Life with a Smile: Surviving the first big slumber party

Published 9:01 am Monday, November 21, 2016

By Kate Snyder

Contributing writer

I survived my eldest daughter’s first big slumber party last weekend. I think I deserve a medal. Or a trophy. Or at least a really big box of bourbon balls. This event had been many weeks in the making. Her birthday is in mid-October and she started drawing up the plans in August. Everything was carefully strategized. Where would they sleep? What games would they play and in what order?

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On the weekend of her birthday, everything was ready. Ingredients for chocolate fondue purchased. New fuzzy nightgown washed and ready. Guest list finalized and all RSVPs accounted for. Then, tragedy struck in the form of a raging stomach bug. Half her guests got sick and we had to postpone the festivities.

But on round two, we achieved liftoff. Seven little girls showed up on my doorstep on Saturday afternoon and proceeded to eat and giggle themselves into a manic sugar craze. They ate pizza. They painted ceramic boxes shaped like butterflies. They played hopscotch in the driveway. But mostly it seemed like they ran laps around the house, squealing madly.

My daughter’s friends are a tight-knit pack and the inside jokes and nicknames flowed around me in an incomprehensible tidal wave of girl power. They turned cartwheels in the living room and organized a team sing-off. They stuffed themselves with popcorn and drank Shirley Temples with paper umbrellas and bendy straws, then jumped up to dance to the end credits of Zootopia, rewinding half a dozen times to keep the fun going a bit longer.

To some of my gentle readers, this scene almost certainly sounds like a description of the eighth circle of hell, but honestly it’s often less work to entertain a pack of children than it is to manage just your own. When your kids have friends over, they entertain themselves and are far less likely to demand that you play the wicked witch in an elaborately-scripted game of pretend!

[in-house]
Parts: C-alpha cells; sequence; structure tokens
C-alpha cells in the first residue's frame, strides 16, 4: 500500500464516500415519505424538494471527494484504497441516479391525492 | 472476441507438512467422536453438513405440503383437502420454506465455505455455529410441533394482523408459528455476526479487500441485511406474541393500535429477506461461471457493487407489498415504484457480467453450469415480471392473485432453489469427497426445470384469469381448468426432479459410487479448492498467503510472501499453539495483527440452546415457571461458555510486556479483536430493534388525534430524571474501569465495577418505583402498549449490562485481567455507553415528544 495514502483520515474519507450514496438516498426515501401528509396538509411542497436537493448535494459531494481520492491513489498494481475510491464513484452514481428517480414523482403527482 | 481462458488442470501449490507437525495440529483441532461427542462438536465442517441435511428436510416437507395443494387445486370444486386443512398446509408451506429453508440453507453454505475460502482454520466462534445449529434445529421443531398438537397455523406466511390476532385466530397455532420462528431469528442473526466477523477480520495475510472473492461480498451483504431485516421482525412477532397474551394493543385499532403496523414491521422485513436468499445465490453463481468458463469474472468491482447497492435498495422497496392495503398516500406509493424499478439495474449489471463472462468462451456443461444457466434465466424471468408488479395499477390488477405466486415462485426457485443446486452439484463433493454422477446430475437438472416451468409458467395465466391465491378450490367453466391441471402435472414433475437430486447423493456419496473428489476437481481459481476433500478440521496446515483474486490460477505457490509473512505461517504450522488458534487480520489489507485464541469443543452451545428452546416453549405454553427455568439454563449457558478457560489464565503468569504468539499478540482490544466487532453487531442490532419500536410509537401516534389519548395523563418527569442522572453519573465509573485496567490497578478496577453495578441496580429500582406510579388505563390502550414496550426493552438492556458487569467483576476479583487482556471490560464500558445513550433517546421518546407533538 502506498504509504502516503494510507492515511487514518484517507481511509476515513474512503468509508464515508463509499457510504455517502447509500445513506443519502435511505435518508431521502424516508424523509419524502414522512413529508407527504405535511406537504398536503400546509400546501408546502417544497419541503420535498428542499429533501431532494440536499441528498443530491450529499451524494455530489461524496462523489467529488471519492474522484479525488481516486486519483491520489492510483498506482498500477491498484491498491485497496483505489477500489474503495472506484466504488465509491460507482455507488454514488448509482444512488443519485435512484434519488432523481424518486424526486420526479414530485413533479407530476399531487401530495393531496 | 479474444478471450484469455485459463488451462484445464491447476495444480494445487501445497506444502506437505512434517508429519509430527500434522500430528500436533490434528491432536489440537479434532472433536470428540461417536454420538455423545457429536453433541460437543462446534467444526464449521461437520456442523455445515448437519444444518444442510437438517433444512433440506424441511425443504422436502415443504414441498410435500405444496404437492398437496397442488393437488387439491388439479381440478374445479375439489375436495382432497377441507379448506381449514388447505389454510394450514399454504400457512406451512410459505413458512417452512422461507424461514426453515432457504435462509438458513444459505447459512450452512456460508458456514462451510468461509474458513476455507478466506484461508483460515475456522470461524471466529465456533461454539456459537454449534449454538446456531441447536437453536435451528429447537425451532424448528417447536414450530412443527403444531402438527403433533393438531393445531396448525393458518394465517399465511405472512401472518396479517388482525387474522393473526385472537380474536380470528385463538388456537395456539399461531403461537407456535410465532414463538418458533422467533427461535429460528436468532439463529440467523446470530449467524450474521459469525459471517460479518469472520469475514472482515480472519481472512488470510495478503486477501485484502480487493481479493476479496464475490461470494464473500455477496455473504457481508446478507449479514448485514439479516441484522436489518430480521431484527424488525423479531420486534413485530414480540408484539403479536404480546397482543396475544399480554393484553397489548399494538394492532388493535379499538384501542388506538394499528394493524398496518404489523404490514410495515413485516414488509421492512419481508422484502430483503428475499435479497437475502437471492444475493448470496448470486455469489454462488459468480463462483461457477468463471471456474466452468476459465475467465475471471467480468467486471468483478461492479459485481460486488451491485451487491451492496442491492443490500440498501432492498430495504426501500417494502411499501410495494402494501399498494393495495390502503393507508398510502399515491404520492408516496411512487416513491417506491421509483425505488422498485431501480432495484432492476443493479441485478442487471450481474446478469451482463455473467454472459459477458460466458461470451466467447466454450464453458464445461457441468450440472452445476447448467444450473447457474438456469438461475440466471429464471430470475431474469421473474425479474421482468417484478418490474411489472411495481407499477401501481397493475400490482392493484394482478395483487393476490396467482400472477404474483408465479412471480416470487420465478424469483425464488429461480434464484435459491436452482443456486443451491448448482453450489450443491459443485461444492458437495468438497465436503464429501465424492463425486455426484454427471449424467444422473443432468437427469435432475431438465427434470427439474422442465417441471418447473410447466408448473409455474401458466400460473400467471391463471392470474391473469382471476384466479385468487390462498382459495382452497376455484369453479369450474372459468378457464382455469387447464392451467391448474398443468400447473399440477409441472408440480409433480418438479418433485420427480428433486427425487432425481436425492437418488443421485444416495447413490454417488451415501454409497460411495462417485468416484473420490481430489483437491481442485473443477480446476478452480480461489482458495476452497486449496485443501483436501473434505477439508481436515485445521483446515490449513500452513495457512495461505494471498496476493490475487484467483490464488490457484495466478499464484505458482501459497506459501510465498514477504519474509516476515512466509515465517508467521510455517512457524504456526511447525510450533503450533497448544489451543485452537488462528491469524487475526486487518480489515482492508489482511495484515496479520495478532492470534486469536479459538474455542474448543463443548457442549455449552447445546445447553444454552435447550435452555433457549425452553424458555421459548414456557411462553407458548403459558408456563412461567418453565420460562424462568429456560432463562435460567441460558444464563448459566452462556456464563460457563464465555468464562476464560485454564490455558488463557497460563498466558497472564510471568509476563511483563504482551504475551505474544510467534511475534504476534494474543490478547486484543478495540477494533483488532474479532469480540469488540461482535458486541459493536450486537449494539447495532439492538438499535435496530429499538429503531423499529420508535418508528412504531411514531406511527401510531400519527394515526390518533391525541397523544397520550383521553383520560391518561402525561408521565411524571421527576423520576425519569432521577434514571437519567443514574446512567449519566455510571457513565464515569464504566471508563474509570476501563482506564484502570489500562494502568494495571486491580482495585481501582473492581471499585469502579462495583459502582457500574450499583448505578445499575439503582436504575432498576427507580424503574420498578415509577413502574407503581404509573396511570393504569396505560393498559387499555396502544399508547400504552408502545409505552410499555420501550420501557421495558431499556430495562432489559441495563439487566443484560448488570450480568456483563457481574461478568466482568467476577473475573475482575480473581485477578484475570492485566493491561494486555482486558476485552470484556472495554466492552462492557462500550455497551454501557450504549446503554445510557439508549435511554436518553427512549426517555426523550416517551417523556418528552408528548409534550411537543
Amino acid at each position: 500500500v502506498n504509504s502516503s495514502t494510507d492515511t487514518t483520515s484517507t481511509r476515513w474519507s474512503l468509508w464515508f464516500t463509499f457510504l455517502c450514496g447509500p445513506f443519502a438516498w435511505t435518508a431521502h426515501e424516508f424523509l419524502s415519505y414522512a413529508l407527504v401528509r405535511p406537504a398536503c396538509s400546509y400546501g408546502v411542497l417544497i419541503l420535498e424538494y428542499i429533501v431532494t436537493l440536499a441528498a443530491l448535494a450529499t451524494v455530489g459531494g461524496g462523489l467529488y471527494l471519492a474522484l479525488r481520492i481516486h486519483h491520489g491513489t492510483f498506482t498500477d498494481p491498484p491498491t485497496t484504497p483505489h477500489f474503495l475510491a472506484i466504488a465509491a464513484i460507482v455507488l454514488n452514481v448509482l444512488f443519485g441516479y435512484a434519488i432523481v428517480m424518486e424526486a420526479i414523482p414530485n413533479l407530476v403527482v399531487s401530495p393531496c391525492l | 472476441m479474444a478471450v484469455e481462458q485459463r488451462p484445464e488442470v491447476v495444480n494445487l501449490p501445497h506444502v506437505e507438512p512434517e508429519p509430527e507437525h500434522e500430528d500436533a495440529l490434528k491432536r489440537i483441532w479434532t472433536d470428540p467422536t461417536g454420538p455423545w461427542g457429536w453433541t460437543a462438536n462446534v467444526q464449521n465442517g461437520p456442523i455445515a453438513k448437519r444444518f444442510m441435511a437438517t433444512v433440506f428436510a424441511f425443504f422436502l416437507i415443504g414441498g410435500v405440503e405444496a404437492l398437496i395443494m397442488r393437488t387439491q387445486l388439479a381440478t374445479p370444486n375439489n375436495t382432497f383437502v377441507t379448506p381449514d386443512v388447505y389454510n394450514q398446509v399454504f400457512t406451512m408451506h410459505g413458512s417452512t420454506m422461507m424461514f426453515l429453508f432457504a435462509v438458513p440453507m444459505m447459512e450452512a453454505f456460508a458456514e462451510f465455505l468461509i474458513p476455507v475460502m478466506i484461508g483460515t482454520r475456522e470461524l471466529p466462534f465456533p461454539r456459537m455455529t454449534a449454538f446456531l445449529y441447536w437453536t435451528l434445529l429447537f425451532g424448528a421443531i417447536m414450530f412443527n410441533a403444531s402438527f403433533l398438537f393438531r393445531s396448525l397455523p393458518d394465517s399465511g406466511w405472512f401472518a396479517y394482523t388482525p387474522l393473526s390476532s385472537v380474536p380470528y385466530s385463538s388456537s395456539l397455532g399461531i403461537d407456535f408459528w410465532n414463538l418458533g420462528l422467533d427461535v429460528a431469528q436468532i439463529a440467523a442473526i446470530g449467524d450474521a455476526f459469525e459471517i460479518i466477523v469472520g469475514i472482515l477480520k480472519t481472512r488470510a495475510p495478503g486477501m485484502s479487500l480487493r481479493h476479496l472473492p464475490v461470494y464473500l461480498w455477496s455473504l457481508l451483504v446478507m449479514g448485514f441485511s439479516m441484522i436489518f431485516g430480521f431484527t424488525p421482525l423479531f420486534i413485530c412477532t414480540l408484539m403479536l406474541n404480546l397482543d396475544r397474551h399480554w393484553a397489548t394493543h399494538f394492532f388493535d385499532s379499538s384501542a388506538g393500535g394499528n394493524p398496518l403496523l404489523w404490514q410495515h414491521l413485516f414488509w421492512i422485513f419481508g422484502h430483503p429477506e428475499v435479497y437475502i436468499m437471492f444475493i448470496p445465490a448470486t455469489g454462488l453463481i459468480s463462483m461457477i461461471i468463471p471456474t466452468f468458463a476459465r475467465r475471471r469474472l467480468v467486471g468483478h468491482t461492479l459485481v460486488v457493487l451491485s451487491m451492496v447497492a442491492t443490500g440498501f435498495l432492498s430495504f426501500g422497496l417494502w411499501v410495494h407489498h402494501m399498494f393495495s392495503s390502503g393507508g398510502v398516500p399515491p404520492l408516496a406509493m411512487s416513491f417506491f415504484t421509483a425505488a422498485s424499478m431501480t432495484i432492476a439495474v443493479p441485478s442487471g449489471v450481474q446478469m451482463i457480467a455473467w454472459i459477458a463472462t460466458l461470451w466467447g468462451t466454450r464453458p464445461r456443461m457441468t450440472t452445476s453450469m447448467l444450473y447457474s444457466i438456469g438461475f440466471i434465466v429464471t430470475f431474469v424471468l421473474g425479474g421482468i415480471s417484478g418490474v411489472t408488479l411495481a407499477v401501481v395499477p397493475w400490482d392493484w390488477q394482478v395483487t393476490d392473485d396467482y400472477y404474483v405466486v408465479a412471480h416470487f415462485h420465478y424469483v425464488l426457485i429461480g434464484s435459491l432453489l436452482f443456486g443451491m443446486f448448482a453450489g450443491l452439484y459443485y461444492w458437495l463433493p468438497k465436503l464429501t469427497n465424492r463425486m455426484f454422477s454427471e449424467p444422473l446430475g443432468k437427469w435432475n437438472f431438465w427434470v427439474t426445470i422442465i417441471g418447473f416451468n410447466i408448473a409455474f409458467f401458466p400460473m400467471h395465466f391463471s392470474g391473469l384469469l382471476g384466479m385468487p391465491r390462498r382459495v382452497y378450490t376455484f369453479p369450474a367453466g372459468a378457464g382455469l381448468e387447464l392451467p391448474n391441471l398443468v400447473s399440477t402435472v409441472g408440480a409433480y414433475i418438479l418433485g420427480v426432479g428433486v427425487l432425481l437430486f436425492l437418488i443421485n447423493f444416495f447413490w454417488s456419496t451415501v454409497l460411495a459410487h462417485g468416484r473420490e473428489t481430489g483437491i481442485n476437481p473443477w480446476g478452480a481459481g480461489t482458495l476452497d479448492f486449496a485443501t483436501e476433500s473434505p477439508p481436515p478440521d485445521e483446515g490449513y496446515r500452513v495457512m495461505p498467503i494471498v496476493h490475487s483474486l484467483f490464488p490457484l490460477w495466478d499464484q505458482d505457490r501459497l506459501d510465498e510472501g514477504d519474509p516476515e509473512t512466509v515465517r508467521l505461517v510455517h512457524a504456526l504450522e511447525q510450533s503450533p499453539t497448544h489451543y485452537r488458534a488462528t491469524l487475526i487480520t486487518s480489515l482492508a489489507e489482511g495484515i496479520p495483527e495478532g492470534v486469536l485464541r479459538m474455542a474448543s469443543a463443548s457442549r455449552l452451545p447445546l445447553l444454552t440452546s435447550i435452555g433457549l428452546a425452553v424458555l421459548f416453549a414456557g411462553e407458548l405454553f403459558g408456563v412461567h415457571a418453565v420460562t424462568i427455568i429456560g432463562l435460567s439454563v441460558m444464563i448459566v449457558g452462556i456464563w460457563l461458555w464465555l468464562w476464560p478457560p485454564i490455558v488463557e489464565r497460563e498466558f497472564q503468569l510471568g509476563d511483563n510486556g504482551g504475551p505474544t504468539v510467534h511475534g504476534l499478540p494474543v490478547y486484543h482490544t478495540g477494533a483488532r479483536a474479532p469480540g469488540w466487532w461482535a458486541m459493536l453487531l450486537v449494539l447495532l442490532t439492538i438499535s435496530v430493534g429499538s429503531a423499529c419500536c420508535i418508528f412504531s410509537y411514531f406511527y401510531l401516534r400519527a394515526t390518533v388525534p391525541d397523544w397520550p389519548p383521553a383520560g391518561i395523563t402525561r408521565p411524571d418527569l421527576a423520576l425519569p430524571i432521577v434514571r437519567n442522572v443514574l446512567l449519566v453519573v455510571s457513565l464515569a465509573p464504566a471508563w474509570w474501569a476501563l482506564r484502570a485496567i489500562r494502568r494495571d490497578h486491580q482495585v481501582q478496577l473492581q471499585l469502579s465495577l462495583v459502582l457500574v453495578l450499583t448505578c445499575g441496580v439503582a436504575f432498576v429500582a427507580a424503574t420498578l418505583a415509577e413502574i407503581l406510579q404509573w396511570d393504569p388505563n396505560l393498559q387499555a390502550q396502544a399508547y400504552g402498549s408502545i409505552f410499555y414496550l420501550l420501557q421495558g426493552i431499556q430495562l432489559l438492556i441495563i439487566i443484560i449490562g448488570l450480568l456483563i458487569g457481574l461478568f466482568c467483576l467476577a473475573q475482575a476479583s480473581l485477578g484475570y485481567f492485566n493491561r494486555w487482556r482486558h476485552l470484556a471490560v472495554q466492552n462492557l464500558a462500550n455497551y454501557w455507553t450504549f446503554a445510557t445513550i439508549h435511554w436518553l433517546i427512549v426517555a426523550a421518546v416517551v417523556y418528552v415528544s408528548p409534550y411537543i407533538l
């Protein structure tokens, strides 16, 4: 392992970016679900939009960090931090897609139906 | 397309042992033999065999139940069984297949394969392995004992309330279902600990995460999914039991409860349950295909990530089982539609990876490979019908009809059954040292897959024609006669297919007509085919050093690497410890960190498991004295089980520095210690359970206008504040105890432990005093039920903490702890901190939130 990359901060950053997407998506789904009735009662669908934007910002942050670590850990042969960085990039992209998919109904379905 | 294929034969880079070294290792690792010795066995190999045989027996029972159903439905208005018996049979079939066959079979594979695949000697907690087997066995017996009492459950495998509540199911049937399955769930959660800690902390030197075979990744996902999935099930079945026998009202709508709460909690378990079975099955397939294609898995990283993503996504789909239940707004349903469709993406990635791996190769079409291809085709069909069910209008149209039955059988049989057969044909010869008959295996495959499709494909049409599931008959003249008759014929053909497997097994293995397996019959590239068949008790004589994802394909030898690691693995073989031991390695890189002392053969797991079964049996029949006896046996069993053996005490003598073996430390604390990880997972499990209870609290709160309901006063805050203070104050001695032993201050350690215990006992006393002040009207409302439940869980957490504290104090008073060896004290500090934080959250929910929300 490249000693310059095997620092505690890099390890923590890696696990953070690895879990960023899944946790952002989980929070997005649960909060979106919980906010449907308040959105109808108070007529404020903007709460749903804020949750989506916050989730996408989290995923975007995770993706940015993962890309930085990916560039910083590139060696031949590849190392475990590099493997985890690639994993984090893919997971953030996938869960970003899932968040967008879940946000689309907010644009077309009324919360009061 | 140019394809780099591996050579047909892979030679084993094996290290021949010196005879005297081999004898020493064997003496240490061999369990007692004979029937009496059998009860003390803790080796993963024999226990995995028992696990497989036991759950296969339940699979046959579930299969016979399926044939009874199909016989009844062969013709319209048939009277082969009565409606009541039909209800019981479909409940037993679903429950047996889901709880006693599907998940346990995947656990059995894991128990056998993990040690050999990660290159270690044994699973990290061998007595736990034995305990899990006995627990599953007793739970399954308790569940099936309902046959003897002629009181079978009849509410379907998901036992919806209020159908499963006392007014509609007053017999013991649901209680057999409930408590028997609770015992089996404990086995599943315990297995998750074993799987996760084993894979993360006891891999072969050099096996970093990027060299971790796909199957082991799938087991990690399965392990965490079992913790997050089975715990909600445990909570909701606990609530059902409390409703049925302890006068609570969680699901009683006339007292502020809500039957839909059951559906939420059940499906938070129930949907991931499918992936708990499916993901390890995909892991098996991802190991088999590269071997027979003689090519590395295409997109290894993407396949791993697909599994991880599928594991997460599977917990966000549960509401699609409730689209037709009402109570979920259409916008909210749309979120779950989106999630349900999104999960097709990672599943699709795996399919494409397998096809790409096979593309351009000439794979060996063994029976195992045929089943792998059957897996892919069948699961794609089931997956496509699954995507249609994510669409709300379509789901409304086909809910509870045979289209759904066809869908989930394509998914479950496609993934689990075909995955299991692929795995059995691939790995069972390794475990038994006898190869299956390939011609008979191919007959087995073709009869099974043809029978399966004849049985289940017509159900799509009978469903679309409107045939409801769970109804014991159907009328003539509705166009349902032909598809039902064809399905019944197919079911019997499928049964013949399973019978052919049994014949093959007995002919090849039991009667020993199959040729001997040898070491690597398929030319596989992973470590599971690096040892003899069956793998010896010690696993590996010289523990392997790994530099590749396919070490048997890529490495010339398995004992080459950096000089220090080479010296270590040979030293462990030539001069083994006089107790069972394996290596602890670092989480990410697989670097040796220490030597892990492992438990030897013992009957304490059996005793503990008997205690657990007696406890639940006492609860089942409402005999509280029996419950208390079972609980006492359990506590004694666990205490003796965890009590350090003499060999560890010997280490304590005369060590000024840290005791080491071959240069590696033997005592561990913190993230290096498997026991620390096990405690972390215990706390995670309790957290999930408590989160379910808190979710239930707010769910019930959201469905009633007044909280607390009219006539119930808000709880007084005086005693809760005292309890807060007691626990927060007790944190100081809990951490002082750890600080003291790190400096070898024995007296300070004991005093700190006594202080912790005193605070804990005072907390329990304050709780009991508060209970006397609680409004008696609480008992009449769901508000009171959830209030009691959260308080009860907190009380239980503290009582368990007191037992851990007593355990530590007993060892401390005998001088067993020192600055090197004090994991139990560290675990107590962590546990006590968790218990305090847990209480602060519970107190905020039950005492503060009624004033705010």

Things got a little dicey around midnight when the gaggle of girls divided into two camps: those who wanted to sleep and those who wanted to continue giggling indefinitely. Exhaustion was setting in for even the most devoted party girls and they wavered on the edge of hostility before I weighed in on the side of those who wanted to sleep. I threatened to sit in the bedroom with them until they all conked out if they couldn’t bring the decibel level down about a million percent.

The last whispers died out around 12:30 and we all managed to get a few hours of sleep. After breakfast, we went for a walk around the neighborhood to shake off the cobwebs. And what a sight they were, skipping down the road, hand in hand in hand – a giant chain of girls spanning the entire street and laughing like loons. I stumbled across a quote when I was younger that has always encapsulated my memories of my childhood. Sadly I can’t find the attribution, but I thought of it often as I watched the girls together. “Each young and beautiful being creates around itself memories that are themselves young, beautiful, and happy.”

That is my hope for these amazing girls. That they never outgrow the joy they take in each other’s company. That they always see chocolate fondue as the magical elixir it is. And that they laugh and skip and hold each other’s hands — forever young, beautiful, and happy.